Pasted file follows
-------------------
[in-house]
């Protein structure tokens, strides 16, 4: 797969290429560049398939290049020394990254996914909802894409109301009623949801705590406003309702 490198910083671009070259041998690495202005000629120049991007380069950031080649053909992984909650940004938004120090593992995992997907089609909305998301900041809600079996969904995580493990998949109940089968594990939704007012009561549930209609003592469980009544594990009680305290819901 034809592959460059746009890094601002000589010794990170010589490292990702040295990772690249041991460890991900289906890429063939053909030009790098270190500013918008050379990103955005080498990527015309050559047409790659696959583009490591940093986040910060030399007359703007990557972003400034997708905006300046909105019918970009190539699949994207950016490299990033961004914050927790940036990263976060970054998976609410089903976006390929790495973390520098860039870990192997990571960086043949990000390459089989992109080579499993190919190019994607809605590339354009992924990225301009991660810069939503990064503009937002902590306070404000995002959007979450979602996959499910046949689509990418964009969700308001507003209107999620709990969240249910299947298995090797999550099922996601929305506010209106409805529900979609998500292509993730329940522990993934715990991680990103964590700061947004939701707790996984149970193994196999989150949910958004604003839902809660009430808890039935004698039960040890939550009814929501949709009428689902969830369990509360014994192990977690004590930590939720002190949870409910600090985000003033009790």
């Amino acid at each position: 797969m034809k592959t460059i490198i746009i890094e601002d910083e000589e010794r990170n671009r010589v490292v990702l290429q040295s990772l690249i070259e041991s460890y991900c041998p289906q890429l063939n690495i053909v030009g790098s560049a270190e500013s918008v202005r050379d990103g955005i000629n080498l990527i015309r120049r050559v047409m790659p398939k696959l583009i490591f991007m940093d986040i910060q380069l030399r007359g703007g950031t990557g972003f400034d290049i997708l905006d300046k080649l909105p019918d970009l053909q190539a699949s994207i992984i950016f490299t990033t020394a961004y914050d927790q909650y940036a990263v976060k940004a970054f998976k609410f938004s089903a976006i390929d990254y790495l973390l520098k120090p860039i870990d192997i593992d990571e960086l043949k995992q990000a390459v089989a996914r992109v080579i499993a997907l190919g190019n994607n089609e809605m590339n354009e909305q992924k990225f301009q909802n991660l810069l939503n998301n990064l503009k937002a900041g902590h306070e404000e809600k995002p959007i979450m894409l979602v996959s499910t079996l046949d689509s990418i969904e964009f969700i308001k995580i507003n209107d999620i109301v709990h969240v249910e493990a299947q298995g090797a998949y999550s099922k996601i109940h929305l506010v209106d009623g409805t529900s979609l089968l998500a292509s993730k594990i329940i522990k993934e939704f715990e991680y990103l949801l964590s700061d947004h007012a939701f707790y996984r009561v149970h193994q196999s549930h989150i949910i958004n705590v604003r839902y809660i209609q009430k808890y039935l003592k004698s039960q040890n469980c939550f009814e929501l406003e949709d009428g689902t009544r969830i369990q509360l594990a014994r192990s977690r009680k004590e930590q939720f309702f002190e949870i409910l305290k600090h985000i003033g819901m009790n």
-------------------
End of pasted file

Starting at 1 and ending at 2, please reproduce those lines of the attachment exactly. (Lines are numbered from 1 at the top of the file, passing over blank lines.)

[in-house]
């Protein structure tokens, strides 16, 4: 797969290429560049398939290049020394990254996914909802894409109301009623949801705590406003309702 490198910083671009070259041998690495202005000629120049991007380069950031080649053909992984909650940004938004120090593992995992997907089609909305998301900041809600079996969904995580493990998949109940089968594990939704007012009561549930209609003592469980009544594990009680305290819901 034809592959460059746009890094601002000589010794990170010589490292990702040295990772690249041991460890991900289906890429063939053909030009790098270190500013918008050379990103955005080498990527015309050559047409790659696959583009490591940093986040910060030399007359703007990557972003400034997708905006300046909105019918970009190539699949994207950016490299990033961004914050927790940036990263976060970054998976609410089903976006390929790495973390520098860039870990192997990571960086043949990000390459089989992109080579499993190919190019994607809605590339354009992924990225301009991660810069939503990064503009937002902590306070404000995002959007979450979602996959499910046949689509990418964009969700308001507003209107999620709990969240249910299947298995090797999550099922996601929305506010209106409805529900979609998500292509993730329940522990993934715990991680990103964590700061947004939701707790996984149970193994196999989150949910958004604003839902809660009430808890039935004698039960040890939550009814929501949709009428689902969830369990509360014994192990977690004590930590939720002190949870409910600090985000003033009790």